Friday, August 05, 2011

The Quest For Puff: Introduction

Or, "Morgan's Puff Piece"


"Well, I hope she'll be satisfied at last, for I know she's been hankering after those silly sleeves ever since they came in, although she never said a word after the first. The puffs have been getting bigger and more ridiculous right along; they're as big as balloons now. Next year anybody who wears them will have to go through a door sideways."
-L.M. Montgomery,Anne of Green Gables, Chapter XXV: "Mathew Insists on Puffed Sleeves".


I'm a direct descendant of one of the first Scottish families to settle on Prince Edward Island, so perhaps it is in my blood. Like Anne Shirley, I think that puffed sleeves are the living end. I like any number of shaped sleeves and try to incorporate these looks into my knitting. If the search
terms resulting in a visit to this blog are to be believed, then I find myself in good company.
In the continuing quest for nicely puffed sweater sleeves, most of us have become jaded. No puff is great enough. Full sleeve heads, gathered at the top are not satisfying us. Neither are increases placed near the beginning of top down raglans. Most of us are knitting vintage sweater patterns from the 1930s ,'40s and '50s.

"The History of the Feminine Costume of the World, From the Year 5318 B.C. to Our Century"
Paul Louis de Giafferri, 1926-27

Shoulder shapes differ from decade to decade but there are distinct looks specific to each of these eras. Not everyone loved a puff then either, but those who did were passionate. It is an over simplification to ascribe one puff to a single period...but I will.

As I understand it, 'vintage' knitters are interested in recreating the puff sleeves of the
and the peasant inspired puff of the 1950s-70s. (Coming Soon)

Aside: If you are interested in Victorian styles of puff, I recommend using 1980s patterns for the modern sleeve shaping and finishing guidelines. Look for sweaters baring a descriptive pattern with specific sleeve and sleeve setting instructions. The New Romantic patterns of the '80s and early '90s show good examples of late 19th century sleeves. Start there, but be warned; they will use heavier gauges.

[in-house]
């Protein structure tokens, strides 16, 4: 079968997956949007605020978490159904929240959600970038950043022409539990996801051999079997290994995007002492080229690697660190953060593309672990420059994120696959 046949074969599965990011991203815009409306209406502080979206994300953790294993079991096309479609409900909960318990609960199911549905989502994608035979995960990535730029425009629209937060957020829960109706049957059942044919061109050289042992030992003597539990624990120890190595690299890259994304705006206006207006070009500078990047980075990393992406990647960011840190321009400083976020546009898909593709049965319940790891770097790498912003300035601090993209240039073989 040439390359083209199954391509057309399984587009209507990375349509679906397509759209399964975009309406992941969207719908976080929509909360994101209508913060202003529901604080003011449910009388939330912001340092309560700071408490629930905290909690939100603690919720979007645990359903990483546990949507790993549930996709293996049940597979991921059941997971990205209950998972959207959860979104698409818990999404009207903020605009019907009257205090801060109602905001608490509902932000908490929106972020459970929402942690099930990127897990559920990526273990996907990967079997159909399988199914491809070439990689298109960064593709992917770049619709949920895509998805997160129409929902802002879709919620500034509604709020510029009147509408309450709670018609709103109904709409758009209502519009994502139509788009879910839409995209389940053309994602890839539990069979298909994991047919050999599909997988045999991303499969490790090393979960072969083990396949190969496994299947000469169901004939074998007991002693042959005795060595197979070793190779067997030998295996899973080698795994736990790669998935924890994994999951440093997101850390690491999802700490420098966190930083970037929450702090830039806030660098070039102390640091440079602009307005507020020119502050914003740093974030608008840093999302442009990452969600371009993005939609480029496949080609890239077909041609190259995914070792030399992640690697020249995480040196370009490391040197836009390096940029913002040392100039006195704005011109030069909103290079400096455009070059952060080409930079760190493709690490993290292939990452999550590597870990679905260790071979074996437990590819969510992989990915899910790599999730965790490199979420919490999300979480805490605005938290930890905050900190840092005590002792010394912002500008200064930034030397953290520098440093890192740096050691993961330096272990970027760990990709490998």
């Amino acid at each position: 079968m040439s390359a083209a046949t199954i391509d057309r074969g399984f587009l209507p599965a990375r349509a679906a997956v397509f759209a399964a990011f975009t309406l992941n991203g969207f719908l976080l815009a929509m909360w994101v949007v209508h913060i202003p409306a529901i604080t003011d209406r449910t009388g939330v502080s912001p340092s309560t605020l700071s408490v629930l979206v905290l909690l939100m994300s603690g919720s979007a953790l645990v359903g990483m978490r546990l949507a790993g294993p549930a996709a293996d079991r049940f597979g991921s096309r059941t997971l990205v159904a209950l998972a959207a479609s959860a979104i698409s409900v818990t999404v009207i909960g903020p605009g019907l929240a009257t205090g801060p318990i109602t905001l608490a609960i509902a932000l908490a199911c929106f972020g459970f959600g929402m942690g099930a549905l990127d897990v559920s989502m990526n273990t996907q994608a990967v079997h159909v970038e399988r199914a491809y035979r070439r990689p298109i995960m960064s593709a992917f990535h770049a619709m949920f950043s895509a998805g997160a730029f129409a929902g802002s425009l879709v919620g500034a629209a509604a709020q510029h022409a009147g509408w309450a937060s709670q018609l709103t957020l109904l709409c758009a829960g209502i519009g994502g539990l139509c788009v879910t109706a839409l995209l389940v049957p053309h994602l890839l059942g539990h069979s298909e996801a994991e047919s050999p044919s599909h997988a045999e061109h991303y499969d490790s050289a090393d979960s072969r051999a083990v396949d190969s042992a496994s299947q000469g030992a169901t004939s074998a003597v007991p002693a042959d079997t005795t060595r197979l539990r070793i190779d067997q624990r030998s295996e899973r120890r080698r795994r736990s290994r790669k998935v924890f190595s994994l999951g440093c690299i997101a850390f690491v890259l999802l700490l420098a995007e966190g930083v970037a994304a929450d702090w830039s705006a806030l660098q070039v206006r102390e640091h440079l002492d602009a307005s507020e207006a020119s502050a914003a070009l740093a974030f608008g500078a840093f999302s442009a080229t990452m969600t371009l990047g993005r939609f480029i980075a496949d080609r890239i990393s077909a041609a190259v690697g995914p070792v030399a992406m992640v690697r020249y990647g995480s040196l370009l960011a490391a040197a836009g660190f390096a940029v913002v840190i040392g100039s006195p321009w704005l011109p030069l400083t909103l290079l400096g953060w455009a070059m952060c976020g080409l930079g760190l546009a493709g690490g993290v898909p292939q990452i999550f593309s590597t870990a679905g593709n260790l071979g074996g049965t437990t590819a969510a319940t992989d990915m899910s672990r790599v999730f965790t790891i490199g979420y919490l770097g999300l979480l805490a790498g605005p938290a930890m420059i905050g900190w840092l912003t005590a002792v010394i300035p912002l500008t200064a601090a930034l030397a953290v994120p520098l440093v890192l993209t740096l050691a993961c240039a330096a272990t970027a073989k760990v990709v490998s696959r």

Why I'm Puffed Up About This:

There is a misconception out there that people want to knit vintage patterns, but want to make them look modern.
This is not where I am coming from.
If I choose a pattern from say, 1943, it is because I want the look, feel and silhouette of 1943. De puffing the sleeves or adjusting the welt (or making the jumper baggy!?!) in my eyes, defeats the purpose.*
Indeed, if I choose to knit a puffy sleeved vintage pattern it probably means that I want my shoulders as big as possible and for my fit to be exaggerated.
*My purposes are petite and costumy, I do realize.


The Designing Women were not the Fashion Harpies that Mature Knitters think they were.
I assume that this notion of deflating the sleeves of old patterns is fueled by some real anti-puff bias. Most knitters hate volume in the shoulder area. They hate the idea of padding in the shoulder area more. Perhaps it is borne of having been a little bit older than I was in the 1980s. I grew up with shoulder pads, but never wore a power suit. Indeed, once they were out and my Mum un-velcroed the pads from her jackets, blouses and sweaters, I was fond of stuffing my bra with them.
Many modern patterns, should they contain any degree of puff are met with cries of "Ack!! Puff? I already have shoulders, thank you very much" and "Uh, do I want to look like a Football Player?"